July 12, 2022
4 Do-It-Yourself Ways to Help Fight Sleep Anxiety
It’s been reported that about one in every three people have at least brief symptoms of insomnia, and 10% of the population has a chronic insomnia disorder, which means it happens at least three times a week for a period of three months.
One of the problems of insomnia is that it can get in your head, which can cause the vicious cycle to continue. There are things you can do naturally, however, that can try to stop this cycle in its tracks.
Centers Health Care has a look at four do-it-yourself ways to help address sleep anxiety issues and make your bed a peaceful and comforting place once again.
- Get a Guidebook on Cognitive Behavior Therapy
A mental health professional can help with sleep anxiety through cognitive behavior therapy (CBT), but unfortunately, many healthcare plans to do cover it. There are, however, guidebooks available that walk you through steps you can take on your own in order to improve your situation.
- Don’t Turn to Sleeping Pills
Sleep aids should be limited to natural supplements like melatonin or drinking chamomile tea. Turning to over-the-counter or prescription sleep drugs can cause addiction or dependency, and improper use of those medications can lead to confusion and frequent falls.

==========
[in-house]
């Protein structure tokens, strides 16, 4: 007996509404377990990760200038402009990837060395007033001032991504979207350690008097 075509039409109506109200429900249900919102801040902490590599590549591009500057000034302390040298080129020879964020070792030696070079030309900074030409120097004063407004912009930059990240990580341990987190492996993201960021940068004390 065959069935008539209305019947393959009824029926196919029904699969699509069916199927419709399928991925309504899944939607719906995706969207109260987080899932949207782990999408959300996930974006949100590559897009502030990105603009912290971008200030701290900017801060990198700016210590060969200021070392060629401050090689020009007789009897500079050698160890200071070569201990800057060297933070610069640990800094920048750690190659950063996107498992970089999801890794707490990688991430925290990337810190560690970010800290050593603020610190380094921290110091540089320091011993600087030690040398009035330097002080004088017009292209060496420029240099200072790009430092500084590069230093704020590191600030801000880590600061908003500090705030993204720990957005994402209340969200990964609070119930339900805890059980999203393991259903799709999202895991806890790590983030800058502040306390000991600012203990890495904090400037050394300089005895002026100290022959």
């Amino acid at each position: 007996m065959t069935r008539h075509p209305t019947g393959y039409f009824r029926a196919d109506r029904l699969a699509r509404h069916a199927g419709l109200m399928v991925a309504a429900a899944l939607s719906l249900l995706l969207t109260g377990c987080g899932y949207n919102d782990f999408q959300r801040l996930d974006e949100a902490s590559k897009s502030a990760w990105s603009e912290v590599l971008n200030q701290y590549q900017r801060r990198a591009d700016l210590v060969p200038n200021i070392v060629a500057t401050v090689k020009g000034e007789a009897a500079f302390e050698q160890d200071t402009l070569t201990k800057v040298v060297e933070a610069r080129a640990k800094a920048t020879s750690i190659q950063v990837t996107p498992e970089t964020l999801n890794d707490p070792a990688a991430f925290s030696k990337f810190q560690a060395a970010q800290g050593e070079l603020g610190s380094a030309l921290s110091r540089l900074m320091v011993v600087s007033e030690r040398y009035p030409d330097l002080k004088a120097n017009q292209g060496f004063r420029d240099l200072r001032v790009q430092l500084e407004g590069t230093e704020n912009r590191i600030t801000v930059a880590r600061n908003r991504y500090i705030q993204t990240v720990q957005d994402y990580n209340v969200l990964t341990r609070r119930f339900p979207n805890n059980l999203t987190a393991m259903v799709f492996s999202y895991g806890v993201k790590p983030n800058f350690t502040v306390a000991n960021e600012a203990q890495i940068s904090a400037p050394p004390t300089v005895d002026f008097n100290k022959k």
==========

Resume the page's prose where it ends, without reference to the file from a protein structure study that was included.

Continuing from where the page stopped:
- Keep Your Mind Calm
Start by turning clocks away from your bed so you can’t see and then dwell on the time. In addition, find a low-stress activity you enjoy before bed, whether it’s reading, taking a bath, or meditating. This can help prepare your body for bed. And if you can’t sleep, instead of getting upset, get up after 15 or 20 minutes and go to a dimly lit room for another non-stimulating activity. When you feel sleepy, return to the bedroom. This can help train your body that the bedroom is for sleep.
- Get a Weighted Blanket
A study found that people slept better after four weeks of using a weighted blanket. The pressure from the blanket can lower your blood pressure and heart rate. And be sure to keep your bedroom cool (especially if you’re using a weighted blanket) because research shows that the body gets into a deeper sleep in cooler temperatures.